"What drew me was a life centred on listening to God and listening to other people so I'd then be able to devote my life to serving God and to serving the needs of other people" explains Fr. Christopher Jamison on why he become a Benedictine Monk and "listening lies at the foundations of the work of any priest and listening lies at the foundation of the whole monastic way of life ". Listening is also very much the focus of forensic speech analyst Peter French " I'm not listening so much as to what is being said but to how its being said" and in some cases it's what being said in the background behind the speech that is of interest and provides clues as to where a recording is made, as we discover.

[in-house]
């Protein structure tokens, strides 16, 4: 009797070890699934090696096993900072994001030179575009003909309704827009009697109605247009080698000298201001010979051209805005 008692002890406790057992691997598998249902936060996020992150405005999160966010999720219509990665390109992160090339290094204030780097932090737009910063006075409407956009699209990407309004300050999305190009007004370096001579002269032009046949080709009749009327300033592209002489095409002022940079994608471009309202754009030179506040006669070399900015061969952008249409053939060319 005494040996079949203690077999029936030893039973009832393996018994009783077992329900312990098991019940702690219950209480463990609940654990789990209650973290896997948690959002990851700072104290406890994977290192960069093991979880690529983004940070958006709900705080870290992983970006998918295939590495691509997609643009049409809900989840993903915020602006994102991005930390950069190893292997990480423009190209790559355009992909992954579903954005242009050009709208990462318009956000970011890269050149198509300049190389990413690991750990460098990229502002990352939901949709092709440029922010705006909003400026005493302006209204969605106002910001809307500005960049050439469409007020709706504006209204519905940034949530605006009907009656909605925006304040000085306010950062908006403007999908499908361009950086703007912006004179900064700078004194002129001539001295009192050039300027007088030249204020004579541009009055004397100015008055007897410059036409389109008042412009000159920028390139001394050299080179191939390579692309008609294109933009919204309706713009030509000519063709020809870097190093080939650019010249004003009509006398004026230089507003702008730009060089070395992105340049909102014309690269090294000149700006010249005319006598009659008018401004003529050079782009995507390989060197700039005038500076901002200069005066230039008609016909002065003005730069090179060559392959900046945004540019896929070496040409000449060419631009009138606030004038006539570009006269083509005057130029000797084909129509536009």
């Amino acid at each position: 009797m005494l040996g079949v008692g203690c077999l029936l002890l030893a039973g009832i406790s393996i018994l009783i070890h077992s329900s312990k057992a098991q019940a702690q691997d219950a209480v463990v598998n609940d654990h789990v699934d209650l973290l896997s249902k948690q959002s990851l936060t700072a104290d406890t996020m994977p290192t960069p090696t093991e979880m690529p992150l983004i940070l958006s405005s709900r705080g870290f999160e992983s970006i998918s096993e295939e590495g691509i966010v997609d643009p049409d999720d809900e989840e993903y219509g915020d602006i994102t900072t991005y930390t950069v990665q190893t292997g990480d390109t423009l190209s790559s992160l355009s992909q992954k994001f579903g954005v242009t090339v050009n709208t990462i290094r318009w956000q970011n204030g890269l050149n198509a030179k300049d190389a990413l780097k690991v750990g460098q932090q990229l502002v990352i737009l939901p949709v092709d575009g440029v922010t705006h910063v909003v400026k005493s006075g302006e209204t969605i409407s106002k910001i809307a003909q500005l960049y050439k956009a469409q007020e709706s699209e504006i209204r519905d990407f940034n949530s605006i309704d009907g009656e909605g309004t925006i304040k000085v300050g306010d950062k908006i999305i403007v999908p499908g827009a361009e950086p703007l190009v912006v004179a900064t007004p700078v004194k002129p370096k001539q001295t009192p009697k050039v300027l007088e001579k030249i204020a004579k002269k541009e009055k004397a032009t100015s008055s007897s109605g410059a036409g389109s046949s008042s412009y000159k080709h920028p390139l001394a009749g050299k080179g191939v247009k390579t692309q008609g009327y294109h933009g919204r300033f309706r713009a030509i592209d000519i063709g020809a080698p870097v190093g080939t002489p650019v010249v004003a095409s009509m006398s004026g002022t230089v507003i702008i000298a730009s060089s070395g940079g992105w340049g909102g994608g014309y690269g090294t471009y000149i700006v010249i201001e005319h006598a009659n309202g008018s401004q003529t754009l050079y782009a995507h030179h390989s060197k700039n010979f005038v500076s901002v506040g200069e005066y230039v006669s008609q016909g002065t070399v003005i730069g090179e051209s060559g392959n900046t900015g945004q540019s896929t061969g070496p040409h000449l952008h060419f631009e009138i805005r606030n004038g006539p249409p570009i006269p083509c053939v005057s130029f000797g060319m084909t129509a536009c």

Listening is about more than hearing as we discover in this new series of 3 programmes. The first programme explores three very different experiences of listening to speech with a poet, a speech dialect coach and Chair of Samaritans. Jan Haydn Rowles is an accent and dialect coach whose interest in dialect began when she noticed how her parents who were born in different counties spoke with different accents; and that the same was true of her and her siblings. Jan not only hears sounds she sees them; "When I listen to a person's voice I don't see it, I hear it" and she offers a fascinating insight into her visual experiences of sound. Katrina Porteus has spent much of her life in County Durham and Northumberland writing about the fishing communities and coastal landscape where she lives. 'A poem begins and ends in listening' she says. For Katrina, listening extends to the sounds of the words; whether they be soft sounds or hard sounds, and beyond the meaning of the words to the rhythm of language and the music of the dialect as we discover. Jenni McCartney is our third listener. She has been working with Samaritans for over 30 years, first as a volunteer and now as Chair. "Listening is absolutely crucial to what we do" she says, Started by Chad Varra in 1953, Samaritans is a charity which provides confidential emotional support for people who are experiencing feelings of distress, despair or suicidal thoughts, and is available 24 hours a day, every day. At its simplest, Samaritans is about listening. "Every 6 seconds somebody contacts Samaritans". Listening perhaps has never been more important. Producer Sarah Blunt.